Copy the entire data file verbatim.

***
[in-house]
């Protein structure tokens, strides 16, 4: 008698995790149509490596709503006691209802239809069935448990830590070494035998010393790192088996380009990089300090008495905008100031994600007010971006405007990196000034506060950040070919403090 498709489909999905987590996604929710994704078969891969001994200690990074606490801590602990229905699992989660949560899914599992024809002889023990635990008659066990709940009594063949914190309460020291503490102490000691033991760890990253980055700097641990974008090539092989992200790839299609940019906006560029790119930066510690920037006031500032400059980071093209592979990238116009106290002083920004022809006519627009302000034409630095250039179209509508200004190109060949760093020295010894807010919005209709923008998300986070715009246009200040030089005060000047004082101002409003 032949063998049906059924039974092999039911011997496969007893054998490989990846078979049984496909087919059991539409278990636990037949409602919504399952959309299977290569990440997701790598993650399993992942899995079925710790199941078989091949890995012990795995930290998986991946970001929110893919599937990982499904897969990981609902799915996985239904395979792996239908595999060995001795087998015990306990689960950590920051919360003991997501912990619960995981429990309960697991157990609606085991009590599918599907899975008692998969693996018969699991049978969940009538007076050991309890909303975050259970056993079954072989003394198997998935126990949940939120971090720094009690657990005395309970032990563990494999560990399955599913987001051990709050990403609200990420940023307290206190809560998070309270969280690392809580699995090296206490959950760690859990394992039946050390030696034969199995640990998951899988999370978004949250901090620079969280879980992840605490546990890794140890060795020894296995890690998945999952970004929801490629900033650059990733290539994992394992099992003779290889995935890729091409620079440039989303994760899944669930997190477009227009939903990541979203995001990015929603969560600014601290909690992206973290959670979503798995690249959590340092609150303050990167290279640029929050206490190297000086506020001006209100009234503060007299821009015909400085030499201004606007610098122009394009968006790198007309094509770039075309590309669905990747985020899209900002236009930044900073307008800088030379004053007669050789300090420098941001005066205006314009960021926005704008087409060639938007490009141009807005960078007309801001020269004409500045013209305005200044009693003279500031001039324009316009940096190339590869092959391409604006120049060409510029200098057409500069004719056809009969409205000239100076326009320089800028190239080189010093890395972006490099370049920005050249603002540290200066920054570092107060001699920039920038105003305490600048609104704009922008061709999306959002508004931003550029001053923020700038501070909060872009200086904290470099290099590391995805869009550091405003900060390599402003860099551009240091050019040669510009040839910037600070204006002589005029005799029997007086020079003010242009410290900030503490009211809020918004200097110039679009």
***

[in-house]
């Protein structure tokens, strides 16, 4: 008698995790149509490596709503006691209802239809069935448990830590070494035998010393790192088996380009990089300090008495905008100031994600007010971006405007990196000034506060950040070919403090 498709489909999905987590996604929710994704078969891969001994200690990074606490801590602990229905699992989660949560899914599992024809002889023990635990008659066990709940009594063949914190309460020291503490102490000691033991760890990253980055700097641990974008090539092989992200790839299609940019906006560029790119930066510690920037006031500032400059980071093209592979990238116009106290002083920004022809006519627009302000034409630095250039179209509508200004190109060949760093020295010894807010919005209709923008998300986070715009246009200040030089005060000047004082101002409003 032949063998049906059924039974092999039911011997496969007893054998490989990846078979049984496909087919059991539409278990636990037949409602919504399952959309299977290569990440997701790598993650399993992942899995079925710790199941078989091949890995012990795995930290998986991946970001929110893919599937990982499904897969990981609902799915996985239904395979792996239908595999060995001795087998015990306990689960950590920051919360003991997501912990619960995981429990309960697991157990609606085991009590599918599907899975008692998969693996018969699991049978969940009538007076050991309890909303975050259970056993079954072989003394198997998935126990949940939120971090720094009690657990005395309970032990563990494999560990399955599913987001051990709050990403609200990420940023307290206190809560998070309270969280690392809580699995090296206490959950760690859990394992039946050390030696034969199995640990998951899988999370978004949250901090620079969280879980992840605490546990890794140890060795020894296995890690998945999952970004929801490629900033650059990733290539994992394992099992003779290889995935890729091409620079440039989303994760899944669930997190477009227009939903990541979203995001990015929603969560600014601290909690992206973290959670979503798995690249959590340092609150303050990167290279640029929050206490190297000086506020001006209100009234503060007299821009015909400085030499201004606007610098122009394009968006790198007309094509770039075309590309669905990747985020899209900002236009930044900073307008800088030379004053007669050789300090420098941001005066205006314009960021926005704008087409060639938007490009141009807005960078007309801001020269004409500045013209305005200044009693003279500031001039324009316009940096190339590869092959391409604006120049060409510029200098057409500069004719056809009969409205000239100076326009320089800028190239080189010093890395972006490099370049920005050249603002540290200066920054570092107060001699920039920038105003305490600048609104704009922008061709999306959002508004931003550029001053923020700038501070909060872009200086904290470099290099590391995805869009550091405003900060390599402003860099551009240091050019040669510009040839910037600070204006002589005029005799029997007086020079003010242009410290900030503490009211809020918004200097110039679009």